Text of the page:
In this poster session, we will explain the procedures and policies that support this service. We will address the complexities of online data collection in an environment where ever-greater scrutiny is being cast on issues of data privacy, and we will discuss some of the unique issues of user bias that emerge with online survey research. Finally, via an electronic slide show, we will highlight a case study of one research project's implementation of online survey techniques.
Intute Social Science: Statistics and Data
Intute is a free online service providing you with access to the very best Web resources for education and research. The service is created by a network of UK universities and partners. Subject specialists select and evaluate the websites in our database and write high quality descriptions of the resources. Intute: Statistics and Data provides free access to high quality statistics-related resources on the Internet. The service aims to match resources to the statistics curriculum and the needs of researchers in addition to maintaining training links, current awareness and an assortment of related materials. Our target audience is students, staff and researchers in higher and further education. For further information visit: http://www.intute.ac.uk/socialsciences/statistics/
This poster session will acquaint conference attendees with the Data Documentation Initiative (DDI), an XML specification for social science metadata, as well as the membership Alliance that is developing it. The exhibit will feature information on the structure of Version 3.0 and its new functionality. Representatives of the DDI Alliance will be on hand to provide information about the DDI and the benefits of becoming a member of the Alliance. The DDI Alliance is made up of institutions committed to supporting the development and adoption of the DDI as the standard specification for the social sciences.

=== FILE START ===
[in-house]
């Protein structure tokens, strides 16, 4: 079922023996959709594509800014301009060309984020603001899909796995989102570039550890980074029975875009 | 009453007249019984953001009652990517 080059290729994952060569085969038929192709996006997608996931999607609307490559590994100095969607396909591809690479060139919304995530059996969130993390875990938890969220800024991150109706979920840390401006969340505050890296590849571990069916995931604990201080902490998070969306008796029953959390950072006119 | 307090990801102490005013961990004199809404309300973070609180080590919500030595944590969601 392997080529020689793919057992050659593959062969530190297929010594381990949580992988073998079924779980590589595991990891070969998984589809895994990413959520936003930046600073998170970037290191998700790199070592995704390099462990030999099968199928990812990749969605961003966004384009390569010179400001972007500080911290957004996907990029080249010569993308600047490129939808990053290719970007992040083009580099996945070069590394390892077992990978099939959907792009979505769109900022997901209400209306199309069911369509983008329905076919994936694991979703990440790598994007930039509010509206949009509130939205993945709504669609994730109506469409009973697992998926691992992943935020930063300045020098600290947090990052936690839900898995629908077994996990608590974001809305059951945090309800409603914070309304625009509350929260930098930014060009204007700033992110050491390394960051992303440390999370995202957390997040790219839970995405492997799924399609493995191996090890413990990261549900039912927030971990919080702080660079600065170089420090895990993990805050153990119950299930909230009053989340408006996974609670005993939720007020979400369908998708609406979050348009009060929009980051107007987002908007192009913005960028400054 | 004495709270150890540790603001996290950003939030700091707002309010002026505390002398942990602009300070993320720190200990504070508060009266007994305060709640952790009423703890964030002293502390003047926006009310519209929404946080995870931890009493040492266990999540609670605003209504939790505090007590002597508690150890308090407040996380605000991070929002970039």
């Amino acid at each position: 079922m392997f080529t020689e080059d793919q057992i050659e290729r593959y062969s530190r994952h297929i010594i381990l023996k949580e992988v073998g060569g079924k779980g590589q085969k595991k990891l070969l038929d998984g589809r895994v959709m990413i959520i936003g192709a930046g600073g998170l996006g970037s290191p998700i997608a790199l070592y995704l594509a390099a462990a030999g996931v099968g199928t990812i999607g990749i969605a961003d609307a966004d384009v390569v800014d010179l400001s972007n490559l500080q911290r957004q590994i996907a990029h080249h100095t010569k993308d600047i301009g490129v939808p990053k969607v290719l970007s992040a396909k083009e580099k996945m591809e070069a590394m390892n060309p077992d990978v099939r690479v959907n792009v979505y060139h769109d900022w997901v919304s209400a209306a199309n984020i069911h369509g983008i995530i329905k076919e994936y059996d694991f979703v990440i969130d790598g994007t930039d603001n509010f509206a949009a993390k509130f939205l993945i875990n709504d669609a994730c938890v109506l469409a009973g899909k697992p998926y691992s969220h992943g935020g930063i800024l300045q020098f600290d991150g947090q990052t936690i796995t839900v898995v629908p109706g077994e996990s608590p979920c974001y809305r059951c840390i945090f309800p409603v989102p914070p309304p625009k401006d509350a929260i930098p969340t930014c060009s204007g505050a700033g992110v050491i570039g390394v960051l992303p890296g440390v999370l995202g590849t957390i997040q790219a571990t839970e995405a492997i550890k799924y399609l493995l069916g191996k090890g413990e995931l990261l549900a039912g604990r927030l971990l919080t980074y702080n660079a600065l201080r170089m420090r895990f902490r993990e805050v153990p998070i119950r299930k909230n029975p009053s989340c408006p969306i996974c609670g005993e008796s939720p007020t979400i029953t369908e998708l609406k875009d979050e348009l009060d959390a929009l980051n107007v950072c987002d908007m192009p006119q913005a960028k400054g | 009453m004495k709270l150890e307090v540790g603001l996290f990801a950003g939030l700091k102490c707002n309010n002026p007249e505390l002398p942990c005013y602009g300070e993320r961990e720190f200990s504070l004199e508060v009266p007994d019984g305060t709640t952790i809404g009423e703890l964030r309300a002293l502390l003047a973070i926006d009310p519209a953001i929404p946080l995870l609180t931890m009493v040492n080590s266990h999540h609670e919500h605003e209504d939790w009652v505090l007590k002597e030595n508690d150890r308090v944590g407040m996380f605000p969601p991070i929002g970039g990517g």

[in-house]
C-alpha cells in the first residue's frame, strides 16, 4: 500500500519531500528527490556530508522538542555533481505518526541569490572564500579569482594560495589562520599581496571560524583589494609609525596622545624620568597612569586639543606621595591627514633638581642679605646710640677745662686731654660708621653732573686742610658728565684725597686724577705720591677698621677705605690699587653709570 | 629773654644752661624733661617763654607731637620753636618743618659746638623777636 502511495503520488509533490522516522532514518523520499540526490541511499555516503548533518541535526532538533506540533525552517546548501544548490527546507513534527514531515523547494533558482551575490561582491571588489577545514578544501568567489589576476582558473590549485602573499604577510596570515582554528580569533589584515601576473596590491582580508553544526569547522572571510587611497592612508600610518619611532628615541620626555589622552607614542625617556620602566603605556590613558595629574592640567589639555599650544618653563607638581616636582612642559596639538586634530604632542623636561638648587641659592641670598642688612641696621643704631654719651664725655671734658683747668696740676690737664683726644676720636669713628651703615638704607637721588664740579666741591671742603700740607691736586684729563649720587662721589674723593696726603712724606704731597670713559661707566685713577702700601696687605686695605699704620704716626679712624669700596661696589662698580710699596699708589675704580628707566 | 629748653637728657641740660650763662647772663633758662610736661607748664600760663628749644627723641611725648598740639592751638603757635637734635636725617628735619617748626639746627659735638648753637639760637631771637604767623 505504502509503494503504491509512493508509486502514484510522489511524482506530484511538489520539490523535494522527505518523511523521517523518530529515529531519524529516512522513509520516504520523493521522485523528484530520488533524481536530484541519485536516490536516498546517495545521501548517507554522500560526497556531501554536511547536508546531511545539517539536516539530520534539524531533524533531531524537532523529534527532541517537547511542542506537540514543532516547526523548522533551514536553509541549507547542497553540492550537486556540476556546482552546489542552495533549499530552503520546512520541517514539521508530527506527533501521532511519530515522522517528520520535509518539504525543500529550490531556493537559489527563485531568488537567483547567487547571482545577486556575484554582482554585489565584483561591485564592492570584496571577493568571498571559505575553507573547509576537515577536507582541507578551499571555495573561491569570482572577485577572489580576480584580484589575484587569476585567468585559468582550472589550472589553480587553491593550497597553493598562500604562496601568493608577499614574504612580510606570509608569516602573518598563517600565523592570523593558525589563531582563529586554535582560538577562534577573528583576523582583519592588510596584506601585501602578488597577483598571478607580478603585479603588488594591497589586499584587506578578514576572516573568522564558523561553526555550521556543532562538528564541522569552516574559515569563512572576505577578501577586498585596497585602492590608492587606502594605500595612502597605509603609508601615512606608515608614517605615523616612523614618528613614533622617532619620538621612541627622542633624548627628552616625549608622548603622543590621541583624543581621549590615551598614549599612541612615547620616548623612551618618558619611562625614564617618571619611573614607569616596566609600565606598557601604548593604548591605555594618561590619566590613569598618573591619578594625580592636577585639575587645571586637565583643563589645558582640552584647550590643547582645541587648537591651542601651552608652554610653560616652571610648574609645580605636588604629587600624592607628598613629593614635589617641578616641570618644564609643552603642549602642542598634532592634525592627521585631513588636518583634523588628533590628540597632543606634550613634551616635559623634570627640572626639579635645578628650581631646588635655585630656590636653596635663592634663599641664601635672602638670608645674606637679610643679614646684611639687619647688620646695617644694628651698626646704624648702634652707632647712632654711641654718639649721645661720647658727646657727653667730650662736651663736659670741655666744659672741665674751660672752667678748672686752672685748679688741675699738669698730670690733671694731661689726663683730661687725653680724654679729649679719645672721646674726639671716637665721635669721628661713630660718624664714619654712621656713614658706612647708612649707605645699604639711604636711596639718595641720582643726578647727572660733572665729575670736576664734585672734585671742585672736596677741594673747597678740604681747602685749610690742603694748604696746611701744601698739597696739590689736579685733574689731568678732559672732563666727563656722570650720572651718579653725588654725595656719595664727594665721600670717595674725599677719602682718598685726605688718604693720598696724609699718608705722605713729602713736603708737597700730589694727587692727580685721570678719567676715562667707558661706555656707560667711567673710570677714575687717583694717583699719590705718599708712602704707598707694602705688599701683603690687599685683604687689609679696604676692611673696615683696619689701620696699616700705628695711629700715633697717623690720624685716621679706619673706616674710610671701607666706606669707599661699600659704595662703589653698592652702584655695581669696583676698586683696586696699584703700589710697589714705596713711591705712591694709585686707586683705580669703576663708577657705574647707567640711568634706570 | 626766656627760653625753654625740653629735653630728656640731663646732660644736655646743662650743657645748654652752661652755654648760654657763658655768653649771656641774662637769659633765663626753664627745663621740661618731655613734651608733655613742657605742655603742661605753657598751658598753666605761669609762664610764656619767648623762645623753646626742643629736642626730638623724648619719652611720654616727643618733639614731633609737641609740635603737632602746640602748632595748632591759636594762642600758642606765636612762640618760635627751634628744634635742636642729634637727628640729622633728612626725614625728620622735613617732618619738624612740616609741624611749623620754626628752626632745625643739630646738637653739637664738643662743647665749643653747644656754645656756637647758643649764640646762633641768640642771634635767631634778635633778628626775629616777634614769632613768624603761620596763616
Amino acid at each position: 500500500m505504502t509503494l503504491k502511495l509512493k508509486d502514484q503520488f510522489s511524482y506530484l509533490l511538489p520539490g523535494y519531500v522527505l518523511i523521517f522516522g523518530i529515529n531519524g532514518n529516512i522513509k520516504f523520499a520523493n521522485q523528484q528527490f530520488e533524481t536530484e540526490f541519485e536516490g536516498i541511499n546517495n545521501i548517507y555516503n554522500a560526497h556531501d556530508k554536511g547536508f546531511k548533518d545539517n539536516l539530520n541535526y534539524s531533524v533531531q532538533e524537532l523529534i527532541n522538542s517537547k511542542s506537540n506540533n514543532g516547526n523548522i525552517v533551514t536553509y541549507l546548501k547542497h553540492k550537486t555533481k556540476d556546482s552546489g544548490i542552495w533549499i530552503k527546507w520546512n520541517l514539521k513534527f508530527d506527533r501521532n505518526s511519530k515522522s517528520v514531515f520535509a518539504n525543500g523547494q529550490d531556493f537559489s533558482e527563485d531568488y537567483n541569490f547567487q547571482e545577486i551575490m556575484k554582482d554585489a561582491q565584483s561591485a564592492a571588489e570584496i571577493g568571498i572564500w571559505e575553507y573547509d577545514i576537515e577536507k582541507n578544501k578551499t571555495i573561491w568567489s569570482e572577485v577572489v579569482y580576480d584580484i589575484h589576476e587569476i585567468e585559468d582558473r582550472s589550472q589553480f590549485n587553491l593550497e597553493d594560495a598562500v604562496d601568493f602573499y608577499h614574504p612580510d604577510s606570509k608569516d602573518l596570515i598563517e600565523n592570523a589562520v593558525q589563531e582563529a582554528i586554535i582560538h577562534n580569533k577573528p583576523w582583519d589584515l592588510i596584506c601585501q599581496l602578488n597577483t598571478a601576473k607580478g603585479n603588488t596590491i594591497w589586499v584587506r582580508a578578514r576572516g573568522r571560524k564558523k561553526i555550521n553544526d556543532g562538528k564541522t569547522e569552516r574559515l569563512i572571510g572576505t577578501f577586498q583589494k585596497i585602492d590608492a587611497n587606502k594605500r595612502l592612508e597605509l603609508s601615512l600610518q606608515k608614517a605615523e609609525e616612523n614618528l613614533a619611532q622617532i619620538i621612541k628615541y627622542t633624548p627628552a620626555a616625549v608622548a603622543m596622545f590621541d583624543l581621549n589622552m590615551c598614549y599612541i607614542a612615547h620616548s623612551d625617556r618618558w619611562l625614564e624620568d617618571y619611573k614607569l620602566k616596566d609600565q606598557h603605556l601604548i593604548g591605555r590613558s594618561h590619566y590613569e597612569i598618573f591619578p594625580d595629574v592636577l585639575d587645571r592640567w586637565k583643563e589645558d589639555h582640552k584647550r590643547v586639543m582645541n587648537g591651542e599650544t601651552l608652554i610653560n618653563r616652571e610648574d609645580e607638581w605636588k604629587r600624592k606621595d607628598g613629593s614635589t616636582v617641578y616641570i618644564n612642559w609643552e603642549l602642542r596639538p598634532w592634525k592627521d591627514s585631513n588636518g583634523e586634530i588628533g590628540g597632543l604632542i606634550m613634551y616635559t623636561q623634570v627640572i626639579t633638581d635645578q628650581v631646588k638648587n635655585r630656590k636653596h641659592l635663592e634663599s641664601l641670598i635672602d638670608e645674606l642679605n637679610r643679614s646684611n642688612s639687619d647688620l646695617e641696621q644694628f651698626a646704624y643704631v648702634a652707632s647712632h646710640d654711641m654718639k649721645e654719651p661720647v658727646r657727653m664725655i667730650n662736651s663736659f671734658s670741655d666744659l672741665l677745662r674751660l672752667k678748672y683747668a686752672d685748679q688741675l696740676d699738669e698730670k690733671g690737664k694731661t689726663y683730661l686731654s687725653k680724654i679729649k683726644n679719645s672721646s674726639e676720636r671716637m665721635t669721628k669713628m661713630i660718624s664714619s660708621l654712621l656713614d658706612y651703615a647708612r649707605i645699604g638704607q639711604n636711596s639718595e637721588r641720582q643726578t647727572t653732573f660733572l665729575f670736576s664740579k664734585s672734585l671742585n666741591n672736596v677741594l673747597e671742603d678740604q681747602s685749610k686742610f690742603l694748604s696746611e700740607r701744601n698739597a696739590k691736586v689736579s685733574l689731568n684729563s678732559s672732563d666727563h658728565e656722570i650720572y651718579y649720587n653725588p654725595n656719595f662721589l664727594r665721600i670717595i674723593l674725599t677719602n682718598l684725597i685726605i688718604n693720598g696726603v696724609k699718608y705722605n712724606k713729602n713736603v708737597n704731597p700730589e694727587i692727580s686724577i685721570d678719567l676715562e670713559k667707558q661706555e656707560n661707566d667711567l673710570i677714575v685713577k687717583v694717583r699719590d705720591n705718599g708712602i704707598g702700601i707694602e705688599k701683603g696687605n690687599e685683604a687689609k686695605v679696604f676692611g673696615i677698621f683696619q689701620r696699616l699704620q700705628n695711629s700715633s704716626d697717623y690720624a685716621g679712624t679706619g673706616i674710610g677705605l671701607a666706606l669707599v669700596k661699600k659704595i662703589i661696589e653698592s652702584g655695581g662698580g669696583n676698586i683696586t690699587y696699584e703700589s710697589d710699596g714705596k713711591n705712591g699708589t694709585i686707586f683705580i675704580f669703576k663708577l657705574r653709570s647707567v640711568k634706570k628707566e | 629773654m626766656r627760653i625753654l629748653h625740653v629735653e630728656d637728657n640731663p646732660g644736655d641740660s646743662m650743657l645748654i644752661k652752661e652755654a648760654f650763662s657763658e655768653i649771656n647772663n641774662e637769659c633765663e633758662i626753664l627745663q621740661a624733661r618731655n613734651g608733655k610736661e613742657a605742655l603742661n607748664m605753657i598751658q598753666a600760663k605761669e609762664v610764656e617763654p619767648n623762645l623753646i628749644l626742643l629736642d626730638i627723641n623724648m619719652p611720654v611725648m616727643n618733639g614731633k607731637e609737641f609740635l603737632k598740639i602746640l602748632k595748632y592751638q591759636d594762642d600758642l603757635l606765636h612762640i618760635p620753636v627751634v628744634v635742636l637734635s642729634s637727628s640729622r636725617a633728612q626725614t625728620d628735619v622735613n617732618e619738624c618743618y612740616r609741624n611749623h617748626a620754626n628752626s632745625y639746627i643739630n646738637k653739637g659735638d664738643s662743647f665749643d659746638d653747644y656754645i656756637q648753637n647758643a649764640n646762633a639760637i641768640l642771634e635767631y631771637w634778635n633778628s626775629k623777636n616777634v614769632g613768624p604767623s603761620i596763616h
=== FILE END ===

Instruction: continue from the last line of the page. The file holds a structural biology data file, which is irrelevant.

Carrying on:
Do you believe that Web 2.0 is hype or hip? Either way, drop by this interactive poster session and give it a try. The IASSIST Communiqué is an organisational blog, creating a public presence for data-related and member-related news and comment. The IASSIST website showcases community-generated 'tools and training' content and job ads. IASSIST members have collaborated in writing an entry in Wikipedia for Data Library, which could use more input from data professionals. Others have been using tools like Del.icio.us and FURL for tagging and sharing links to data-related web sites. And members have even shared photos from conferences using an iassist "group" in Flickr. Like it or love it, IASSIST 2.0 is here! Tim O'Reilly, an early promoter of the Web 2.0 idea, says, "The central idea is harnessing collective intelligence." (See http://www.msnbc.msn.com/id/12015774/site/newsweek/page/2/.) So, share some of yours: come along and be prepared to participate!
SDA at University of Toronto: a Canadian SDS server
The University of Toronto has installed an SDA server, which is becoming an increasingly popular vehicle for the 24x7 delivery of microdata for academic teaching and research at UT as well as at other subscribing institutions. While SDA is familiar to users as an interface through which ICPSR, Roper and IPUMS data are available, the UT server provides access to major contemporary Canadian microdata files in a DDI-compliant environment.
StatsProgs2DDI: Conversion tool from statistical package formats to DDI Version 3.0
StatsProgs2DDI is a tool to generate the variable-level documentation in DDI 3.0 format on the basis of statistical package system files. Generating a core DDI 3.0 document from an existing system file (for example SPSS) enables a quick start in building DDI 3.0 documents. The first version of the tool will include the SPSS format, further planned formats are SAS, and Stata. DDI 3.0 will be published in the first half of this year.StatsProgs2DDI generates the following DDI information for each variable: variable name, variable label, and common descriptive summary statistics, for each category: category value, category label, missing value indicator, and frequencies/percentages. StatsProgs2DDI is part of a DDI tool family including generation of multi-channel output (i.e., HTML, Microsoft Help, and PDF), and generation of data definition commands for statistical packages on the basis of DDI Version 2 documents. StatsProgs2DDI will be available to the public under the terms of the GNU General Public License.